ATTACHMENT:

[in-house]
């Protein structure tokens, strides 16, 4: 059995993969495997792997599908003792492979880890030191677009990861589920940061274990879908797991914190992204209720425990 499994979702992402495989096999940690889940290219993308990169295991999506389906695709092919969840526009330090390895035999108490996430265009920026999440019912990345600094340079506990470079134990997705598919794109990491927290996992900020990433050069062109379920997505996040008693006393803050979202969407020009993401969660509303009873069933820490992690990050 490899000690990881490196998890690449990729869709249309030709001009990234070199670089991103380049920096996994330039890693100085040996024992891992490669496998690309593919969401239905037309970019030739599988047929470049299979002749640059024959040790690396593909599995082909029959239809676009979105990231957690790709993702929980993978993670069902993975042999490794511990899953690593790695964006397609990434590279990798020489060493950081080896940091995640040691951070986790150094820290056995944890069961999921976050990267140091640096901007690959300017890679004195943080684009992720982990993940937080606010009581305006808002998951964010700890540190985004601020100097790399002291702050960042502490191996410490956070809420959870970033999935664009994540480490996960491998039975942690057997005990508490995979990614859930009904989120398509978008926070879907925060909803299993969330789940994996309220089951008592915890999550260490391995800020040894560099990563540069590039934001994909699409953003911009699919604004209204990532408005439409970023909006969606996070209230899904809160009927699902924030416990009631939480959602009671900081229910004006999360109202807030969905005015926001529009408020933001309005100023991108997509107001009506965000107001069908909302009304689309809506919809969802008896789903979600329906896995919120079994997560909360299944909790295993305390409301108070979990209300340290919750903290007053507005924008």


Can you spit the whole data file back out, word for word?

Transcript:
[in-house]
């Protein structure tokens, strides 16, 4: 059995993969495997792997599908003792492979880890030191677009990861589920940061274990879908797991914190992204209720425990 499994979702992402495989096999940690889940290219993308990169295991999506389906695709092919969840526009330090390895035999108490996430265009920026999440019912990345600094340079506990470079134990997705598919794109990491927290996992900020990433050069062109379920997505996040008693006393803050979202969407020009993401969660509303009873069933820490992690990050 490899000690990881490196998890690449990729869709249309030709001009990234070199670089991103380049920096996994330039890693100085040996024992891992490669496998690309593919969401239905037309970019030739599988047929470049299979002749640059024959040790690396593909599995082909029959239809676009979105990231957690790709993702929980993978993670069902993975042999490794511990899953690593790695964006397609990434590279990798020489060493950081080896940091995640040691951070986790150094820290056995944890069961999921976050990267140091640096901007690959300017890679004195943080684009992720982990993940937080606010009581305006808002998951964010700890540190985004601020100097790399002291702050960042502490191996410490956070809420959870970033999935664009994540480490996960491998039975942690057997005990508490995979990614859930009904989120398509978008926070879907925060909803299993969330789940994996309220089951008592915890999550260490391995800020040894560099990563540069590039934001994909699409953003911009699919604004209204990532408005439409970023909006969606996070209230899904809160009927699902924030416990009631939480959602009671900081229910004006999360109202807030969905005015926001529009408020933001309005100023991108997509107001009506965000107001069908909302009304689309809506919809969802008896789903979600329906896995919120079994997560909360299944909790295993305390409301108070979990209300340290919750903290007053507005924008």